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Selection of Patients for Resection of Hepatic Colorectal Metastases: 18F-Fluorodeoxyglucose/Positron Emission Tomography

  • Rebecca Auer
  • Yuman Fong
Chapter
  • 1.6k Downloads
Part of the Methods of Cancer Diagnosis, Therapy and Prognosis book series (HAYAT, volume 5)

The selection of appropriate patients for surgical resection of colorectal liver metas-tases is a central clinical dilemma. Using conventional imaging, up to one quarter of patients scheduled for surgical resection will be determined to have unresectable or metastatic disease at the time of surgery. Of the patients who do undergo a resection with curative intent, ~ 60% will develop a recurrence within 3 years, either within the liver or in an extrahepatic location (Bines et al., 1996). It is clear that a more effective preoperative staging modality is needed to avoid unsuccessful or ineffective surgeries.

Positron emission tomography (PET) using [18F]fluorodeoxyglucose (FDG) is emerging as a promising diagnostic modality in metastatic colorectal cancer. [18F] fluorodeoxyglucose-positron emission tomography (FDG-PET) has the potential to differentiate between patients with resectable and unresectable hepatic colorectal cancer metastases and therefore improve patient selection for surgery with a positive effect on surgical treatment outcomes, including survival. Positron emission tomography may improve the survival time in patients undergoing hepatic resection for metastatic colorectal cancer for three reasons. First, if preop-erative workup with PET scanning detects more extrahepatic disease than conventional imaging alone, surgery would not be undertaken in these patients, and the group of patients undergoing surgery would have a more favorable prognosis; a concept similar to the Will-Rogers effect, which is used to describe stage migration. Second, if hepatic recurrences are detected earlier in patients screened with PET scanning as compared to conventional imaging alone, surgery would be performed earlier and survival, as defined from the time of metastasectomy, would be longer, a concept termed lead-time bias. Third, if hepatic recurrences are detected earlier with PET scan, surgery might be undertaken prior to the development of additional systemic micrometastases. Based on tumor biology, this results in a true improvement in survival.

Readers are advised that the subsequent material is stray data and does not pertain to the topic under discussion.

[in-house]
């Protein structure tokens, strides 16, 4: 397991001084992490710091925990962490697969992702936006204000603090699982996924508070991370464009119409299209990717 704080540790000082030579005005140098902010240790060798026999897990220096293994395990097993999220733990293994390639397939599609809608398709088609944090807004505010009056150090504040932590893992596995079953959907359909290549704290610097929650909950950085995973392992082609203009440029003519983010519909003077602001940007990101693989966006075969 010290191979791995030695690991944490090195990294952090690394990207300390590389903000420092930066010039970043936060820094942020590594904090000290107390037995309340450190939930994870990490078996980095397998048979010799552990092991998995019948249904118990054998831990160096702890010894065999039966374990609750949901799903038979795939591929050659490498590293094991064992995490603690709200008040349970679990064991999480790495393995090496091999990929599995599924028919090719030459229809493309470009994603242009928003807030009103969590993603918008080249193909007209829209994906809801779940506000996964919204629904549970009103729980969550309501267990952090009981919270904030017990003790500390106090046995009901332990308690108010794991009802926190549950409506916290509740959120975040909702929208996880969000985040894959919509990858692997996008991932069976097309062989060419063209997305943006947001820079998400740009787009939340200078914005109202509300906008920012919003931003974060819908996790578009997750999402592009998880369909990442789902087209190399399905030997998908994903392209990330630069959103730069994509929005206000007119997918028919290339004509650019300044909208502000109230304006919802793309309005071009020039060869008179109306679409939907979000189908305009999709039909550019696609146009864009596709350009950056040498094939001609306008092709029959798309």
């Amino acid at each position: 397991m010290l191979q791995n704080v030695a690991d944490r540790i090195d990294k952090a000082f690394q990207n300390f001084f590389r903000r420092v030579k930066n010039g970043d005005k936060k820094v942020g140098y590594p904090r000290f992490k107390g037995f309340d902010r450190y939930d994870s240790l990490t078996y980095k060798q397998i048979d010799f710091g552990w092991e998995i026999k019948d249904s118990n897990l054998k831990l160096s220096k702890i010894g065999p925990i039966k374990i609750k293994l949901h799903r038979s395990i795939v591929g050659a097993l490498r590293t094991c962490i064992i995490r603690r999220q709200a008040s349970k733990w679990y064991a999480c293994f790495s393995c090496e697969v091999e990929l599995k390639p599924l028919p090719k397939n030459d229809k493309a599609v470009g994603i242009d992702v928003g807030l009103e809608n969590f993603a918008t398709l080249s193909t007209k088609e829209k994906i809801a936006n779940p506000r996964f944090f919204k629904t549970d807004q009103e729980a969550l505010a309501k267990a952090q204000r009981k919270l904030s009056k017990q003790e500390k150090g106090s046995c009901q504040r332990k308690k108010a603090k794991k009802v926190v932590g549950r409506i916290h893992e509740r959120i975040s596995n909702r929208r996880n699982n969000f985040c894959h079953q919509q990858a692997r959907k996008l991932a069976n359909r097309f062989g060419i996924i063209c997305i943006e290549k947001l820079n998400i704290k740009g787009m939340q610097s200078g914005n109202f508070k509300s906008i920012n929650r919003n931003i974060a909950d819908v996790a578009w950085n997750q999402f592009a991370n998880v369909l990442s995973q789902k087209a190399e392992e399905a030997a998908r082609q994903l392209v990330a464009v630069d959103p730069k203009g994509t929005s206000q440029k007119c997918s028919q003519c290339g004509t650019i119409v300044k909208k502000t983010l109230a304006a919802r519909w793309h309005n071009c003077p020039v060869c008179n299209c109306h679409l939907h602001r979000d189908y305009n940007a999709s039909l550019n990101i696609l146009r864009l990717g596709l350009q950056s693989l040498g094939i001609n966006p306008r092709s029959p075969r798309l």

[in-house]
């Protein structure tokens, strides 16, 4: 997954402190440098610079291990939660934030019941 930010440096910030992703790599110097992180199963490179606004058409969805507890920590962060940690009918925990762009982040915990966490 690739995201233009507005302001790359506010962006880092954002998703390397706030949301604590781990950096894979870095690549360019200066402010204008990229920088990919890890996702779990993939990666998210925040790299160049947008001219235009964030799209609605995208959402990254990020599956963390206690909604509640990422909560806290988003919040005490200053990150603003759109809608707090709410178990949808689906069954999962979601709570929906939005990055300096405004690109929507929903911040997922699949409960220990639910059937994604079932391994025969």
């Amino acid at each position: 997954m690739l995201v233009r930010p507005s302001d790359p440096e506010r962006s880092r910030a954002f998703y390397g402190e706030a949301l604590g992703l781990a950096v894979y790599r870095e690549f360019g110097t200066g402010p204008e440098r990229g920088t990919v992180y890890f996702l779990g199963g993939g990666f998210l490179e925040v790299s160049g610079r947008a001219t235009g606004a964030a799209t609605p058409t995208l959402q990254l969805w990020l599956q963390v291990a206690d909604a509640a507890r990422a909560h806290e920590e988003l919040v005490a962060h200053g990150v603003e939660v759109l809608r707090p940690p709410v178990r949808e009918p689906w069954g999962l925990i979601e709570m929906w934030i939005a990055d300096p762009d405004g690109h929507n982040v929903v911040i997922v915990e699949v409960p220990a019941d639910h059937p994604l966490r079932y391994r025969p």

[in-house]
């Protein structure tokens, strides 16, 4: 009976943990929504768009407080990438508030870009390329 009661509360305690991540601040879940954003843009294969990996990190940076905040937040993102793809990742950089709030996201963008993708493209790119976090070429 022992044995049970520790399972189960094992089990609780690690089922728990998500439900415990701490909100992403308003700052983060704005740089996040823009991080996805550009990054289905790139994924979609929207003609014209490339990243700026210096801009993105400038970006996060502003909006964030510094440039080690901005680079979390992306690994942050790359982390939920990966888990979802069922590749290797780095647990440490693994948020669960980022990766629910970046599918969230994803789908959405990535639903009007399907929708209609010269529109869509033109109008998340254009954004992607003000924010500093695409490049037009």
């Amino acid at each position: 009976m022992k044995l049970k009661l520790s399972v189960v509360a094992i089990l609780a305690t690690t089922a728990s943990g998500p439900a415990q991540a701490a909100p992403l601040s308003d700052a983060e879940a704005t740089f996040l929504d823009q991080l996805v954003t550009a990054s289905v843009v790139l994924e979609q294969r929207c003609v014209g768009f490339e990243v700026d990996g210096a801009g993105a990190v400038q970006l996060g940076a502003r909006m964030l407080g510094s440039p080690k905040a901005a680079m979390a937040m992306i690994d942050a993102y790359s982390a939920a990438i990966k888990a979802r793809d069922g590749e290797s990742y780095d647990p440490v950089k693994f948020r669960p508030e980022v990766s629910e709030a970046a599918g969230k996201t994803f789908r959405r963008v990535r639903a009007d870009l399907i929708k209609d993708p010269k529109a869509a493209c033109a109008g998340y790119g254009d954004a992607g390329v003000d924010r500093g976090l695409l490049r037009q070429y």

Keywords

Positron Emission Tomography Hepatic Resection Hepatic Metastasis Metastatic Colorectal Cancer Colorectal Liver Metastasis 
These keywords were added by machine and not by the authors. This process is experimental and the keywords may be updated as the learning algorithm improves.

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Copyright information

© Springer Science + Business Media B.V. 2009

Authors and Affiliations

  • Rebecca Auer
    • 1
  • Yuman Fong
    • 2
  1. 1.Centre for Cancer TherapeuticsOttawa Health Research InstituteOttawaCanada
  2. 2.Department of SurgeryMemorial Sloan-Kettering Cancer Center, Weill Cornell Medical CenterNew YorkUSA

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